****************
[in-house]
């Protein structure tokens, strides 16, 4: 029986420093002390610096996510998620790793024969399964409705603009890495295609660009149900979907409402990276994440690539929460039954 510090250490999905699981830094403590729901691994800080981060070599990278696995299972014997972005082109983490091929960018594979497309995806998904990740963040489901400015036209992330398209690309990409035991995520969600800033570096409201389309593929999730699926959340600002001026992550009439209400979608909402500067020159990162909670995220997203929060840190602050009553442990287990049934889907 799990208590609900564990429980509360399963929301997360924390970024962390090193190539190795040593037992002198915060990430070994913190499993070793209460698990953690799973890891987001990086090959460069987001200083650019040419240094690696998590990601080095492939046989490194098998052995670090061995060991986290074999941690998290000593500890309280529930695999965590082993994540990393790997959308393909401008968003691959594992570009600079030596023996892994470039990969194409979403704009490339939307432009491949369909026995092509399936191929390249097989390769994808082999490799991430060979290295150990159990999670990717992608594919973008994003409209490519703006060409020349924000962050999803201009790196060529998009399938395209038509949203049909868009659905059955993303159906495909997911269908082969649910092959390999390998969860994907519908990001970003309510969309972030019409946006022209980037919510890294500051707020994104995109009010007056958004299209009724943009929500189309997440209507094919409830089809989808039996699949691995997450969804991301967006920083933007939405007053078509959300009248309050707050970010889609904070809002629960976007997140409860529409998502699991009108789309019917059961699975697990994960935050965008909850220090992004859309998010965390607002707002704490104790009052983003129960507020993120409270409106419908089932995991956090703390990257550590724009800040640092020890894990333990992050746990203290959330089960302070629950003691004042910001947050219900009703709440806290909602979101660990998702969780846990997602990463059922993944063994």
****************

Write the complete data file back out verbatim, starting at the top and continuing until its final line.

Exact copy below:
[in-house]
């Protein structure tokens, strides 16, 4: 029986420093002390610096996510998620790793024969399964409705603009890495295609660009149900979907409402990276994440690539929460039954 510090250490999905699981830094403590729901691994800080981060070599990278696995299972014997972005082109983490091929960018594979497309995806998904990740963040489901400015036209992330398209690309990409035991995520969600800033570096409201389309593929999730699926959340600002001026992550009439209400979608909402500067020159990162909670995220997203929060840190602050009553442990287990049934889907 799990208590609900564990429980509360399963929301997360924390970024962390090193190539190795040593037992002198915060990430070994913190499993070793209460698990953690799973890891987001990086090959460069987001200083650019040419240094690696998590990601080095492939046989490194098998052995670090061995060991986290074999941690998290000593500890309280529930695999965590082993994540990393790997959308393909401008968003691959594992570009600079030596023996892994470039990969194409979403704009490339939307432009491949369909026995092509399936191929390249097989390769994808082999490799991430060979290295150990159990999670990717992608594919973008994003409209490519703006060409020349924000962050999803201009790196060529998009399938395209038509949203049909868009659905059955993303159906495909997911269908082969649910092959390999390998969860994907519908990001970003309510969309972030019409946006022209980037919510890294500051707020994104995109009010007056958004299209009724943009929500189309997440209507094919409830089809989808039996699949691995997450969804991301967006920083933007939405007053078509959300009248309050707050970010889609904070809002629960976007997140409860529409998502699991009108789309019917059961699975697990994960935050965008909850220090992004859309998010965390607002707002704490104790009052983003129960507020993120409270409106419908089932995991956090703390990257550590724009800040640092020890894990333990992050746990203290959330089960302070629950003691004042910001947050219900009703709440806290909602979101660990998702969780846990997602990463059922993944063994």